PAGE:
Subject: Writing
Topics: Personal narratives, story beginnings, reflecting on Hidden Villa experiences
Duration: 1-3 Weeks
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Summary

Before Your Trip
  • Introduce your students to the unit by reading them a personal narrative.
  • Let your students know that they will be writing personal narratives based on their Hidden Villa experience. 

After Your Trip

  • Choose lessons from Parts I-III  

California State
Content Standards

Grades 2-5
Writing 1.0, 2.0

This unit touches on the same standards for 2nd through 5th grades, though as students progress through the grades their understanding deepens and becomes more sophisticated. This unit offers ideas that can be taken to differing levels of complexity and can be easily adapted for any of these grades. Writing 1.0 (writing strategies including complete sentences, paragraphs, quotations, revision and editing) Writing 2.0 (narratives, sensory details)

personal_narratives 

 

Writing personal narratives requires students to remember and reflect on their Hidden Villa experiences. This reinforces their memory, not so much of the information they learned, but of their own personal growth - as learners, explorers and caretakers in the natural world. This particular personal narrative unit validates experiential learning by asking students to reflect on how their Hidden Villa field trip has changed them. Examples from my students range from understanding how much work goes into milking a cow to realizing how successfully overcoming challenges at Hidden Villa has inspired them to participate more in class.

I have learned that the most difficult step in writing personal narratives is selecting a significant memory. Before our field trip to Hidden Villa, my students found this writing style to be very challenging because they were not able to choose experiences that lend themselves to the style.

It was entirely different teaching experience when we studied personal narrative after our field trip to Hidden Villa. All of my students were excited to share with others their fun, interesting, and meaningful experiences at Hidden Villa. Also, because I had participated in the field trip with my students I was much better able to guide my students in choosing their topics and developing their ideas. After achieving success, it was easier for my students to write personal narratives of other experiences.

Part I: Getting Started

The first several lessons are dedicated to helping students select their topic, prepare a writing plan and create an interesting beginning. In all of these lessons, students will receive the instructional support they need by intensive modeling. It may be helpful to think of an interesting memory of your own - either from the field trip or from some other activity - that you can use to model the writing process to your students.

Lesson 1: Reading a personal narrative and reflecting on Hidden Villa experiences

Lesson 2: Creating a web to diagram the beginning, middle and end of student narratives

Lesson 3: Developing the beginning of personal narratives

Lesson 4: Students choose their narrative beginning


Part II: The Rough Draft

Writing the rough draft can take between a day to over a week, depending on your student's writing level, the length of the story they have to tell and their individual work pace. There are many different writing mini-lessons that you could teach before each writing period. Included here are the mini-lessons of two topics that consistently challenge my students during this writing project. For more writers' workshop mini-lesson ideas I recommend you go directly to the masters and read one of Lucy Calkin's many acclaimed books, Wondrous Words by Katie Wood Ray or books by Ralph Fletcher.

Lesson 1: Finding and expanding summarized actions

Lesson 2: Reflecting on Hidden Villa experiences


Part III: Revise, Edit and Publish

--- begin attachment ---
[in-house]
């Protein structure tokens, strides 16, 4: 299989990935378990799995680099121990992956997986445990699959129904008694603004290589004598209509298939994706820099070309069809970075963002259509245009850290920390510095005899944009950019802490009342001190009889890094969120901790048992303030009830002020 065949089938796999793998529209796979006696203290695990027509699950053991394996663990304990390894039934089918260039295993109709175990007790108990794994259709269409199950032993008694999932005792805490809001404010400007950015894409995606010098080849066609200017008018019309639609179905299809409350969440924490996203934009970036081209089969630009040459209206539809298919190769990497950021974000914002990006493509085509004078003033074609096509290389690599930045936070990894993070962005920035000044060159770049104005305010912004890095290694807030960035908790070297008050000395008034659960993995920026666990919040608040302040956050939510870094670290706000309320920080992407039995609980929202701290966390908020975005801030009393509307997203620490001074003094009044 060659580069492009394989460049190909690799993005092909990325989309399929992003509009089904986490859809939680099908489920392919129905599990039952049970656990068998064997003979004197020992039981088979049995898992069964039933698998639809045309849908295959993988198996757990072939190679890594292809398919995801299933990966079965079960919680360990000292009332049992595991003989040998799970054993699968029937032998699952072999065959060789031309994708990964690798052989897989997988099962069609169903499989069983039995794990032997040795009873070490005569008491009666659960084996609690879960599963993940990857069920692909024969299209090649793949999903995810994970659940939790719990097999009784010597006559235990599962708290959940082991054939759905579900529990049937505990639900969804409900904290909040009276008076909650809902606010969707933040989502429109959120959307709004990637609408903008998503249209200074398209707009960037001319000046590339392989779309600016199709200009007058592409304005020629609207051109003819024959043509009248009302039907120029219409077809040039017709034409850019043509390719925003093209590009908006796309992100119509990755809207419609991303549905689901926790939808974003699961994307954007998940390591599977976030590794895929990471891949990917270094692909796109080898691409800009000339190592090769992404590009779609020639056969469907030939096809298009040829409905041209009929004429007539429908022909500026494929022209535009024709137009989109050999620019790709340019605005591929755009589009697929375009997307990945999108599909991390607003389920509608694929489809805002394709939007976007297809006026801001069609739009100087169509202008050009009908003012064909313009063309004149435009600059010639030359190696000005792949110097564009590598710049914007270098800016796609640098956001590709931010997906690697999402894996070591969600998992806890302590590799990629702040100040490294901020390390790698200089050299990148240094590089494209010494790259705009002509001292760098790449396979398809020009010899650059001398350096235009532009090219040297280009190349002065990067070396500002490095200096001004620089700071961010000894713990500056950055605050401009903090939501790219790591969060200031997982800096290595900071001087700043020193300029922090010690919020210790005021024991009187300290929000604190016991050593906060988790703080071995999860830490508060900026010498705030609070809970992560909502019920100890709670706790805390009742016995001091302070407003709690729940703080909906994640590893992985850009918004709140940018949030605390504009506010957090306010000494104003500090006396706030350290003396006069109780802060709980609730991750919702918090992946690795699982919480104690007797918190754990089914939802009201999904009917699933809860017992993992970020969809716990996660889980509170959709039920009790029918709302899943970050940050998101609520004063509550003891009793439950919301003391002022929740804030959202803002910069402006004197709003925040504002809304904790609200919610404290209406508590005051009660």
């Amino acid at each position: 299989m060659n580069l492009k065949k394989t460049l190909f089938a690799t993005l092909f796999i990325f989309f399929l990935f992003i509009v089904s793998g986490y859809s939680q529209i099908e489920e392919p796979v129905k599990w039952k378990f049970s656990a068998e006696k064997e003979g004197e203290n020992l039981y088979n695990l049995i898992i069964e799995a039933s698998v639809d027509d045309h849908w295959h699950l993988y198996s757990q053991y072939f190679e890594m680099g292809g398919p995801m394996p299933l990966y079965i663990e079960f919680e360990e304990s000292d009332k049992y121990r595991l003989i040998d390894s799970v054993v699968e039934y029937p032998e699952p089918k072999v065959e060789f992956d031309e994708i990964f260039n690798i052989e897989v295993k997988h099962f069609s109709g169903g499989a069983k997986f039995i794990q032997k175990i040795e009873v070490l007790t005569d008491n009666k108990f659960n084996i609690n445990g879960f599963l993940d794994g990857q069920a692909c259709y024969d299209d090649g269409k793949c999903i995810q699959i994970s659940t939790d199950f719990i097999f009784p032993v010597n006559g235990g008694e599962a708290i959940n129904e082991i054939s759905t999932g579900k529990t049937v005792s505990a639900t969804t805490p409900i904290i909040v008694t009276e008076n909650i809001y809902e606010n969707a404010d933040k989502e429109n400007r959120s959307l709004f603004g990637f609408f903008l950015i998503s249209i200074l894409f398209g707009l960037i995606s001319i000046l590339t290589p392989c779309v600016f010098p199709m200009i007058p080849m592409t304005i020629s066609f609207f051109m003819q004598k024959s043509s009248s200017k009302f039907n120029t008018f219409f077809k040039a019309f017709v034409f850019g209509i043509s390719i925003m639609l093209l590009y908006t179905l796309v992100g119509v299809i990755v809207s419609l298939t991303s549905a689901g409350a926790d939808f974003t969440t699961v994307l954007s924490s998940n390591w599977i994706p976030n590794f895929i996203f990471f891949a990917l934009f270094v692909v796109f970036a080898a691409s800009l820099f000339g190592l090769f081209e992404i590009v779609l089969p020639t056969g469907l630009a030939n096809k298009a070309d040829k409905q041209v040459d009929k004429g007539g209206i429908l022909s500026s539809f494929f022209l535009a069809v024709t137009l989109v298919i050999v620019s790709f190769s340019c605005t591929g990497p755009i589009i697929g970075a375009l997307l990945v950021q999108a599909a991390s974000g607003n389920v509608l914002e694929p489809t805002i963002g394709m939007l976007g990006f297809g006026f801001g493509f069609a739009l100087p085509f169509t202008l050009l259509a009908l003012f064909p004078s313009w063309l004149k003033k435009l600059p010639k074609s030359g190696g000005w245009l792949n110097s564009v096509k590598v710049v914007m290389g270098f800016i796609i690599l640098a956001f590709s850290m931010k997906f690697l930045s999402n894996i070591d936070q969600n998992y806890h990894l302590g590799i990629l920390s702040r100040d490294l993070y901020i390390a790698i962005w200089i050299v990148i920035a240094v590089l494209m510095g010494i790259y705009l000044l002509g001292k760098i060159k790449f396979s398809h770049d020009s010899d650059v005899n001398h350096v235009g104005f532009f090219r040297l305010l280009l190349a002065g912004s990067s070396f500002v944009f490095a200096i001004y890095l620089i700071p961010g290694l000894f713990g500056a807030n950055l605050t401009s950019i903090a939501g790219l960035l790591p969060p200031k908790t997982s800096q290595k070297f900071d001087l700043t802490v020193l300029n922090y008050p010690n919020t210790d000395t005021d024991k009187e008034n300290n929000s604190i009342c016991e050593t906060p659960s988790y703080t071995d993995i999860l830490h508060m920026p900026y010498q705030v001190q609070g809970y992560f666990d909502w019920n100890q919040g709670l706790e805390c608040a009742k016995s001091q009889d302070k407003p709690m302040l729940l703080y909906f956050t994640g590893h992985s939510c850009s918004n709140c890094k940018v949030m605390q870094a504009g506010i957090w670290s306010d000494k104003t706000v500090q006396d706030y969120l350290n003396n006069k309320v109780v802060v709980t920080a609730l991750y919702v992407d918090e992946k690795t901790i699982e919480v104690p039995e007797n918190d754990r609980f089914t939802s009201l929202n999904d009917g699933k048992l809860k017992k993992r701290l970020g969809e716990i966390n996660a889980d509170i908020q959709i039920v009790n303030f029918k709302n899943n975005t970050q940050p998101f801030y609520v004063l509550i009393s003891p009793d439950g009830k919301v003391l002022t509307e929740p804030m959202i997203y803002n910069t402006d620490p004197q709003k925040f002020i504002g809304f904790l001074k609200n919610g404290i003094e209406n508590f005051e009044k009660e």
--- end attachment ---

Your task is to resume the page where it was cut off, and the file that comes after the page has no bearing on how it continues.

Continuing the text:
When students begin finishing up their rough draft, review with your class how to conduct a student revision conference. Each teacher has his or her own way to go about this task. However, when reviewing your students' rough drafts, I recommend using a checklist specific to each writing genre. Being a revision advisor is challenging. I believe strongly in holding students accountable for doing a good job. I particularly want students to demonstrate the ability to revise and refine the specific elements we focused on in my mini-lessons.

 

 



Lesson Plan go_top



Part I: Getting Started


Lesson 1: Reading a personal narrative and reflecting on Hidden Villa experiences

Lesson 1: Reading a personal narrative and reflecting on Hidden Villa experiences

Duration  

40 minutes

Objectives

  • Students will reflect on their experiences in nature and listen to a personal narrative example.

Materials

  • I'm In Charge of Celebration by Byrd Baylor
  •  

 

Discussion: Read aloud the book I'm in Charge of Celebration by Byrd Baylor. This a beautiful book that gives a wonderful example of writing personal narrative entries about important experiences in nature. Class discussion. Which celebration did you enjoy most? How did the girl say her experience changed her? Guide discussion about how our experiences have the power to change us - the way we think, feel or act.

Model: Think aloud as you make a list of Hidden Villa experiences that were fun, important or meaningful. Students Think-Pair-Share about their own experiences.

Individual: In notebooks, students start a list of possible narrative topics. If there is time, next to each topic they should jot down why this belongs on their list of special experiences.

Support: Students share their lists of possible narrative topics in small groups to help each other choose the one Hidden Villa experience that they think will make the best story.

 

 

 

 

 

 

 

 

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Lesson 2: Creating a web to diagram the beginning, middle and end of student narratives

Lesson 2: Creating a web to diagram the beginning, middle and end of student narratives

Duration  

40-60 minutes

Objectives

  • Students create a three-stage web of their Hidden Villa memories

Materials

  • Paper or photocopied workpage
  • Writing Utensils
  •  

 

Discussion: Explain that in a personal narrative, the beginning usually "sets-the stage" and shows what happened leading up to the special experience. The middle usually relates the most exciting, interesting or important action of the memory. The end generally shows how the experience ended, and includes how you felt or were changed by the experience.

Model: Show how you decided on the three stages for your own chosen memory and create a free-form web of all the details you can remember of each stage.

Support: Allow students 5-10 minutes to talk in pairs about their chosen memories.

Individual: Students work on their own webs. You may want to offer them a photocopied work page to help them organize their ideas. This step may take more than one writing period.

persnweb